Saturday, 5 March 2011

Film #24 West Is West

I'm sure this caught a lot of people by surprise - twelve years on from the original East is East we get the sequel, the inevitably-entitled West is West. Beginning in 1970s Salford - and picking up a four years after East is East - the youngest of George and Ella Khan's boys, Sajid (Aqib Khan) is going off the rails and rejecting his father's Pakistani heritage. To set him back on the straight and narrow, George (Om Puri) takes Sajid along with him on a trip to Pakistan, ostensibly to find a wife for Sajid's traditionally-minded brother Maneer (Emil Marwa) who is living with George's Pakistani family in the Punjab. However, as George confronts his first wife, Basheera (Ila Arun), long-buried conflicts re-emerge and identities are questioned.

Good points - Om Puri cannot put in a bad performance (and the acting all-round is generally fine), the Punjab (actually India) is beautifully photographed, there are a few decent laughs to be had and the story sort-of manages to hold together under the weight of the writer's wish to work fairly strenuously on 'themes'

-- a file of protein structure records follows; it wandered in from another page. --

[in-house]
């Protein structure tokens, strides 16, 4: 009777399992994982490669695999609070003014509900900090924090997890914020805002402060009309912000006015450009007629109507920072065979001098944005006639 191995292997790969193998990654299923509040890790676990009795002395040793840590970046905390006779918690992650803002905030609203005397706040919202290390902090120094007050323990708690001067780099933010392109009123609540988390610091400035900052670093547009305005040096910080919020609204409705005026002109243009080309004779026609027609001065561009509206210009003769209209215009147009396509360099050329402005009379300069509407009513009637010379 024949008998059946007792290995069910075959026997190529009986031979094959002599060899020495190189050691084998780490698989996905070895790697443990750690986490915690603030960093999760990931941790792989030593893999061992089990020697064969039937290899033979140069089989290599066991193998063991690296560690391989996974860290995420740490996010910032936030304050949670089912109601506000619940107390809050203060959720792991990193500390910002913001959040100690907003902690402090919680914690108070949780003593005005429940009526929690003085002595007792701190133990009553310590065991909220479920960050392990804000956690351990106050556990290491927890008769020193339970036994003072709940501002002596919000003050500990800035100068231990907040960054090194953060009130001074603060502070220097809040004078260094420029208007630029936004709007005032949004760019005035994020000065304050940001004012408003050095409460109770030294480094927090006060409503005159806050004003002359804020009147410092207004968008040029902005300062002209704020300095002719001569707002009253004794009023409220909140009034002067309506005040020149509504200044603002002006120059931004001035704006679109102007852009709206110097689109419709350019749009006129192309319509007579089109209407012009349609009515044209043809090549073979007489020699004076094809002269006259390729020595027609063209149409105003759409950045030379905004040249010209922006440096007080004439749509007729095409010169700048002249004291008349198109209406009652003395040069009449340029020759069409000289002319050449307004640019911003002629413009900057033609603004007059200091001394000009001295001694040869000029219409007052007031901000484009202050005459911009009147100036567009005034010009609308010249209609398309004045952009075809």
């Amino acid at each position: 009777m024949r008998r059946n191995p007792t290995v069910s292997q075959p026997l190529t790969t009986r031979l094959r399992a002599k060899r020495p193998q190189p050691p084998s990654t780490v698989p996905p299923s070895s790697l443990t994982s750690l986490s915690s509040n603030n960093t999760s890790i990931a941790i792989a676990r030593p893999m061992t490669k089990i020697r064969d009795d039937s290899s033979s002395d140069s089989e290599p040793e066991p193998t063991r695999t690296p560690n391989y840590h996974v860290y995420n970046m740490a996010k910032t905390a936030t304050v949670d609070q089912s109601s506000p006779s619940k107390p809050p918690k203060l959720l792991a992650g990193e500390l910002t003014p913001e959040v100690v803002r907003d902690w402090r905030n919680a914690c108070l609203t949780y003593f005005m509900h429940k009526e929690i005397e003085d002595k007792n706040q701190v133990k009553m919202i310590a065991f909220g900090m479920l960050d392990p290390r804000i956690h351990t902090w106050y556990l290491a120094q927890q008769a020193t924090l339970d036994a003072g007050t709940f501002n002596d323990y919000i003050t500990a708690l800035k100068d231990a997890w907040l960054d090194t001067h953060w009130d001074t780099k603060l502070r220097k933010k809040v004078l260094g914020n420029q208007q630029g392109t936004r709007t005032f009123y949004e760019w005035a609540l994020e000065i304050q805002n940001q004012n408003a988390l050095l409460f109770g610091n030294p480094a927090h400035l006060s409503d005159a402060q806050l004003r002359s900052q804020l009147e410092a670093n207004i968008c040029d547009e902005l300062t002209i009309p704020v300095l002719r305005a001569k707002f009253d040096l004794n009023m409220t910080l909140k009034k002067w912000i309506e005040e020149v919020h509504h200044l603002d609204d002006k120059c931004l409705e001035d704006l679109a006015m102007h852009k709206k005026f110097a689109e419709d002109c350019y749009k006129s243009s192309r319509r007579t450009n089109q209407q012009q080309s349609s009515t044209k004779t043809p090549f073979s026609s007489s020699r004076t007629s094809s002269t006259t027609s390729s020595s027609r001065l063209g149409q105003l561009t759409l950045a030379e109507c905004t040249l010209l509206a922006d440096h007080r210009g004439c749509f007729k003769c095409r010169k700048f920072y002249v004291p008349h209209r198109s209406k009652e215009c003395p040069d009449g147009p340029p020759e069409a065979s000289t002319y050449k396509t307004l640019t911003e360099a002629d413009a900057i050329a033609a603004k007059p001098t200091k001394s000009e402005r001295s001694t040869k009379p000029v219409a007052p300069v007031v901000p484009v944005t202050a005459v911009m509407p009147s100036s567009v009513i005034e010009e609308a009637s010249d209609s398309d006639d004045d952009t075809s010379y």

Bad points - well, for (presumably) a comedy it veers uncomfortably away from its genre at times; just as the first film went off the rails when the domestic violence started, so the laughter stops here as the scale of the misery wreaked by George becomes clear (and, oddly, we seem to be asked to sympathise with him toward the end, as there is a kind of spurious reconciliation). There is unevenness elsewhere too - Sajid's mentoring in Pakistan by a wise Sufi mystic seems to buy into the same kind of Orientalist chic that is parodied earlier in the film, in Jimi Mistry's cameo as proprietor of a head shop. Oh, and as with Paul there is too much use of swearing for comic effect.

A well-intentioned, occasionally amusing but ultimately problematic film.